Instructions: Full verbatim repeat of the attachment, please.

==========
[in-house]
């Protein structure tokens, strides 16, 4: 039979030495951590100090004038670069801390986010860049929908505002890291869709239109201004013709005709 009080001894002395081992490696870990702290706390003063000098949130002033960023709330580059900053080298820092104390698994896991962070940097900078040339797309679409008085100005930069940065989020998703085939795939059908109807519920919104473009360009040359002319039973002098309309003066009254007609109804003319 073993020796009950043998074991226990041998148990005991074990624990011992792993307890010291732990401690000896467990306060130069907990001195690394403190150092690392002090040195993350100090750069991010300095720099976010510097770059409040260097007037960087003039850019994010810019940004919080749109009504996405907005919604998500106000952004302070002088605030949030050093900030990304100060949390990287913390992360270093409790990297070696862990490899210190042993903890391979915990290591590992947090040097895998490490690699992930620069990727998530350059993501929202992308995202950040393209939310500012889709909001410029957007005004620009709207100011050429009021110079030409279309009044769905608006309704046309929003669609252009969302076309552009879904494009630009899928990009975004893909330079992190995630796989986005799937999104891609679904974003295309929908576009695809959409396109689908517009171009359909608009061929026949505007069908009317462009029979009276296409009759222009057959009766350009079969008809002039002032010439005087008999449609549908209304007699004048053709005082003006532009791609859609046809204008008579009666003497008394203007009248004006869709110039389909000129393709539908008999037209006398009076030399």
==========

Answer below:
[in-house]
């Protein structure tokens, strides 16, 4: 039979030495951590100090004038670069801390986010860049929908505002890291869709239109201004013709005709 009080001894002395081992490696870990702290706390003063000098949130002033960023709330580059900053080298820092104390698994896991962070940097900078040339797309679409008085100005930069940065989020998703085939795939059908109807519920919104473009360009040359002319039973002098309309003066009254007609109804003319 073993020796009950043998074991226990041998148990005991074990624990011992792993307890010291732990401690000896467990306060130069907990001195690394403190150092690392002090040195993350100090750069991010300095720099976010510097770059409040260097007037960087003039850019994010810019940004919080749109009504996405907005919604998500106000952004302070002088605030949030050093900030990304100060949390990287913390992360270093409790990297070696862990490899210190042993903890391979915990290591590992947090040097895998490490690699992930620069990727998530350059993501929202992308995202950040393209939310500012889709909001410029957007005004620009709207100011050429009021110079030409279309009044769905608006309704046309929003669609252009969302076309552009879904494009630009899928990009975004893909330079992190995630796989986005799937999104891609679904974003295309929908576009695809959409396109689908517009171009359909608009061929026949505007069908009317462009029979009276296409009759222009057959009766350009079969008809002039002032010439005087008999449609549908209304007699004048053709005082003006532009791609859609046809204008008579009666003497008394203007009248004006869709110039389909000129393709539908008999037209006398009076030399």